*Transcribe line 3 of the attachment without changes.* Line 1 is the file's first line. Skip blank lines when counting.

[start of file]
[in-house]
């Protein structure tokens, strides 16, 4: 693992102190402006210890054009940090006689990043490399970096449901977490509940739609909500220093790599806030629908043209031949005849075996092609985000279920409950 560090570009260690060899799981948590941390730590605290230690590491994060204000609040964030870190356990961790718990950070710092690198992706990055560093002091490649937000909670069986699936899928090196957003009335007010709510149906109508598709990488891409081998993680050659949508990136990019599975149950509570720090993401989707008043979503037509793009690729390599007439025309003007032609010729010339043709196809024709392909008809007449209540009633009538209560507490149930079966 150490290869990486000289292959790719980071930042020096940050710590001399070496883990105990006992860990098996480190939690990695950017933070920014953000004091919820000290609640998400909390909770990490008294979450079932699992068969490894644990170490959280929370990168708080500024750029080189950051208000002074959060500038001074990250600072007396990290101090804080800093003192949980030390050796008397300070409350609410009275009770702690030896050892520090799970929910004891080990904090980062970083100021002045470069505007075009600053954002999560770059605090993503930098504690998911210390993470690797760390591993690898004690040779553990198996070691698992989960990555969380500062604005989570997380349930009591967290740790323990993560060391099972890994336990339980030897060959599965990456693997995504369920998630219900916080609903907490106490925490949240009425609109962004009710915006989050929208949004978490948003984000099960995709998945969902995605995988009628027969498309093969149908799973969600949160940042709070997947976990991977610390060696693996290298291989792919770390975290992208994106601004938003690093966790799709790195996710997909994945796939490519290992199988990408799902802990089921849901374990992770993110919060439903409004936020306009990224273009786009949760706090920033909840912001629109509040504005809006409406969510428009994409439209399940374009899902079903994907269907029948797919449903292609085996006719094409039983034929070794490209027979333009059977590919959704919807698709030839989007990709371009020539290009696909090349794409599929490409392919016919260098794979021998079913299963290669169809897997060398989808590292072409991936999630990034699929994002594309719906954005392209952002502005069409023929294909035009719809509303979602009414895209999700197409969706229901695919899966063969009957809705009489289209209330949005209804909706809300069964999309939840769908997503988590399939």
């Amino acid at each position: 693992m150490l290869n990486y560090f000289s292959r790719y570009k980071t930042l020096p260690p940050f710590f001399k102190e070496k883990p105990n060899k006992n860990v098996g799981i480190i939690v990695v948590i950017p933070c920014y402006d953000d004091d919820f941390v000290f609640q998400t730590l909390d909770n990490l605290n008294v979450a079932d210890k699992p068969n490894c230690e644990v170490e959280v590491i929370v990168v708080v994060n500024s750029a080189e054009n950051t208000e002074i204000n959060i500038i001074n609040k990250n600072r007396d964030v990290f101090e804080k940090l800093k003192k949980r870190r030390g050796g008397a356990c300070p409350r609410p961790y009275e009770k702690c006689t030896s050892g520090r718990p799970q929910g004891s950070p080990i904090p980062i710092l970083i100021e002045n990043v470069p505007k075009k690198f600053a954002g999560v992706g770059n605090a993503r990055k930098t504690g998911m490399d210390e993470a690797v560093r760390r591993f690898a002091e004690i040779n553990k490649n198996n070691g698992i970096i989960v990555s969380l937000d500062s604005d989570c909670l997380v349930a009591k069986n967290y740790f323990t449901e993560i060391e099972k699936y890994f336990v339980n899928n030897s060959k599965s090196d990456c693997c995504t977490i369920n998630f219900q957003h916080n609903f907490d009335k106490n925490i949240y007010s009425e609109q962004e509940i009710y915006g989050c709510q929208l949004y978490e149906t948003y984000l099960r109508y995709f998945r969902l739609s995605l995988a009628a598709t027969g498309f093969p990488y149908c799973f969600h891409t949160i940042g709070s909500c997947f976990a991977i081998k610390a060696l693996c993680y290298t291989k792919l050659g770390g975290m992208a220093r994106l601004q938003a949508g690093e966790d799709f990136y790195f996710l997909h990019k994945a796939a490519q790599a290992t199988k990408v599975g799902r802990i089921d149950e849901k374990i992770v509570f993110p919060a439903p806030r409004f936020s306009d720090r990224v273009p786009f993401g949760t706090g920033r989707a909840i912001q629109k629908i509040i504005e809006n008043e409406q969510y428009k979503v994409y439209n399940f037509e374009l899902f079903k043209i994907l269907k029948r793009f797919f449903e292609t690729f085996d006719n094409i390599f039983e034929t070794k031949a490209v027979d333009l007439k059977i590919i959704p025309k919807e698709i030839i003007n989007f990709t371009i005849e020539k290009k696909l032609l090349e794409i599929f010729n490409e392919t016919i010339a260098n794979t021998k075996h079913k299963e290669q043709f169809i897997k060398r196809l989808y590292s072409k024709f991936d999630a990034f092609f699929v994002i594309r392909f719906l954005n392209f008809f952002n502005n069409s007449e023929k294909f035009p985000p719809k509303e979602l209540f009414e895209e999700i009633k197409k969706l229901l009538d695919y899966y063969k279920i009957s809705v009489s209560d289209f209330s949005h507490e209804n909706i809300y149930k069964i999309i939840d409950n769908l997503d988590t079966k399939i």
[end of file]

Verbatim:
């Amino acid at each position: 693992m150490l290869n990486y560090f000289s292959r790719y570009k980071t930042l020096p260690p940050f710590f001399k102190e070496k883990p105990n060899k006992n860990v098996g799981i480190i939690v990695v948590i950017p933070c920014y402006d953000d004091d919820f941390v000290f609640q998400t730590l909390d909770n990490l605290n008294v979450a079932d210890k699992p068969n490894c230690e644990v170490e959280v590491i929370v990168v708080v994060n500024s750029a080189e054009n950051t208000e002074i204000n959060i500038i001074n609040k990250n600072r007396d964030v990290f101090e804080k940090l800093k003192k949980r870190r030390g050796g008397a356990c300070p409350r609410p961790y009275e009770k702690c006689t030896s050892g520090r718990p799970q929910g004891s950070p080990i904090p980062i710092l970083i100021e002045n990043v470069p505007k075009k690198f600053a954002g999560v992706g770059n605090a993503r990055k930098t504690g998911m490399d210390e993470a690797v560093r760390r591993f690898a002091e004690i040779n553990k490649n198996n070691g698992i970096i989960v990555s969380l937000d500062s604005d989570c909670l997380v349930a009591k069986n967290y740790f323990t449901e993560i060391e099972k699936y890994f336990v339980n899928n030897s060959k599965s090196d990456c693997c995504t977490i369920n998630f219900q957003h916080n609903f907490d009335k106490n925490i949240y007010s009425e609109q962004e509940i009710y915006g989050c709510q929208l949004y978490e149906t948003y984000l099960r109508y995709f998945r969902l739609s995605l995988a009628a598709t027969g498309f093969p990488y149908c799973f969600h891409t949160i940042g709070s909500c997947f976990a991977i081998k610390a060696l693996c993680y290298t291989k792919l050659g770390g975290m992208a220093r994106l601004q938003a949508g690093e966790d799709f990136y790195f996710l997909h990019k994945a796939a490519q790599a290992t199988k990408v599975g799902r802990i089921d149950e849901k374990i992770v509570f993110p919060a439903p806030r409004f936020s306009d720090r990224v273009p786009f993401g949760t706090g920033r989707a909840i912001q629109k629908i509040i504005e809006n008043e409406q969510y428009k979503v994409y439209n399940f037509e374009l899902f079903k043209i994907l269907k029948r793009f797919f449903e292609t690729f085996d006719n094409i390599f039983e034929t070794k031949a490209v027979d333009l007439k059977i590919i959704p025309k919807e698709i030839i003007n989007f990709t371009i005849e020539k290009k696909l032609l090349e794409i599929f010729n490409e392919t016919i010339a260098n794979t021998k075996h079913k299963e290669q043709f169809i897997k060398r196809l989808y590292s072409k024709f991936d999630a990034f092609f699929v994002i594309r392909f719906l954005n392209f008809f952002n502005n069409s007449e023929k294909f035009p985000p719809k509303e979602l209540f009414e895209e999700i009633k197409k969706l229901l009538d695919y899966y063969k279920i009957s809705v009489s209560d289209f209330s949005h507490e209804n909706i809300y149930k069964i999309i939840d409950n769908l997503d988590t079966k399939i």